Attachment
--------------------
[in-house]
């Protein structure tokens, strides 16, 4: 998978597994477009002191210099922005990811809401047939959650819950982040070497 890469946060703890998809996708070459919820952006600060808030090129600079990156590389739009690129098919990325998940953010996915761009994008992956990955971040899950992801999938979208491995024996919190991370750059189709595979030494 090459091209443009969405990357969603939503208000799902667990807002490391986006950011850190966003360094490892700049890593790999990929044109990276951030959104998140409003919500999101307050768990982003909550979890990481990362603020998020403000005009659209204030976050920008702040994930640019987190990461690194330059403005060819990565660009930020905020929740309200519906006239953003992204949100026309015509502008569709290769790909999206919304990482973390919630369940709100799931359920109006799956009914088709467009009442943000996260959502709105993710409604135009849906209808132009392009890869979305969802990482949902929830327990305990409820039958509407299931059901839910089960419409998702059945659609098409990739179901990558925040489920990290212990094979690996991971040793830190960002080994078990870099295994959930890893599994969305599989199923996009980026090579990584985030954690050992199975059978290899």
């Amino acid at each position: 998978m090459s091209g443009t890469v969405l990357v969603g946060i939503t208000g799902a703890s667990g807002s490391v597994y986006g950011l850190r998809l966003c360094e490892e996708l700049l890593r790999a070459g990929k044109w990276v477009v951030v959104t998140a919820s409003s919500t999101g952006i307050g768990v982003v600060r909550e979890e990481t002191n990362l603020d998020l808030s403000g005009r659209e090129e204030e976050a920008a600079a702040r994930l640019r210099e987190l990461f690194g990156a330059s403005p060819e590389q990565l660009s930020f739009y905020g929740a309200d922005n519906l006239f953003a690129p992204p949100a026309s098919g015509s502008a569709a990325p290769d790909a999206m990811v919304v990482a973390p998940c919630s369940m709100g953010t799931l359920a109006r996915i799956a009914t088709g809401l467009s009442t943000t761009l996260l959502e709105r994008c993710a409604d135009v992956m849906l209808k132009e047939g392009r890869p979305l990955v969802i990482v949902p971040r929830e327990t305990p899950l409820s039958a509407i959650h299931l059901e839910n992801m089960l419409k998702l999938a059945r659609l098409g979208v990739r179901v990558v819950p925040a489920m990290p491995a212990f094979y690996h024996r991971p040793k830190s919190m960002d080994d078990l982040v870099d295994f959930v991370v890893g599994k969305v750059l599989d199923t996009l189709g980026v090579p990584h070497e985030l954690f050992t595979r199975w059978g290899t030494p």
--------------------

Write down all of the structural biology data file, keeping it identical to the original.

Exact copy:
[in-house]
């Protein structure tokens, strides 16, 4: 998978597994477009002191210099922005990811809401047939959650819950982040070497 890469946060703890998809996708070459919820952006600060808030090129600079990156590389739009690129098919990325998940953010996915761009994008992956990955971040899950992801999938979208491995024996919190991370750059189709595979030494 090459091209443009969405990357969603939503208000799902667990807002490391986006950011850190966003360094490892700049890593790999990929044109990276951030959104998140409003919500999101307050768990982003909550979890990481990362603020998020403000005009659209204030976050920008702040994930640019987190990461690194330059403005060819990565660009930020905020929740309200519906006239953003992204949100026309015509502008569709290769790909999206919304990482973390919630369940709100799931359920109006799956009914088709467009009442943000996260959502709105993710409604135009849906209808132009392009890869979305969802990482949902929830327990305990409820039958509407299931059901839910089960419409998702059945659609098409990739179901990558925040489920990290212990094979690996991971040793830190960002080994078990870099295994959930890893599994969305599989199923996009980026090579990584985030954690050992199975059978290899």
């Amino acid at each position: 998978m090459s091209g443009t890469v969405l990357v969603g946060i939503t208000g799902a703890s667990g807002s490391v597994y986006g950011l850190r998809l966003c360094e490892e996708l700049l890593r790999a070459g990929k044109w990276v477009v951030v959104t998140a919820s409003s919500t999101g952006i307050g768990v982003v600060r909550e979890e990481t002191n990362l603020d998020l808030s403000g005009r659209e090129e204030e976050a920008a600079a702040r994930l640019r210099e987190l990461f690194g990156a330059s403005p060819e590389q990565l660009s930020f739009y905020g929740a309200d922005n519906l006239f953003a690129p992204p949100a026309s098919g015509s502008a569709a990325p290769d790909a999206m990811v919304v990482a973390p998940c919630s369940m709100g953010t799931l359920a109006r996915i799956a009914t088709g809401l467009s009442t943000t761009l996260l959502e709105r994008c993710a409604d135009v992956m849906l209808k132009e047939g392009r890869p979305l990955v969802i990482v949902p971040r929830e327990t305990p899950l409820s039958a509407i959650h299931l059901e839910n992801m089960l419409k998702l999938a059945r659609l098409g979208v990739r179901v990558v819950p925040a489920m990290p491995a212990f094979y690996h024996r991971p040793k830190s919190m960002d080994d078990l982040v870099d295994f959930v991370v890893g599994k969305v750059l599989d199923t996009l189709g980026v090579p990584h070497e985030l954690f050992t595979r199975w059978g290899t030494p």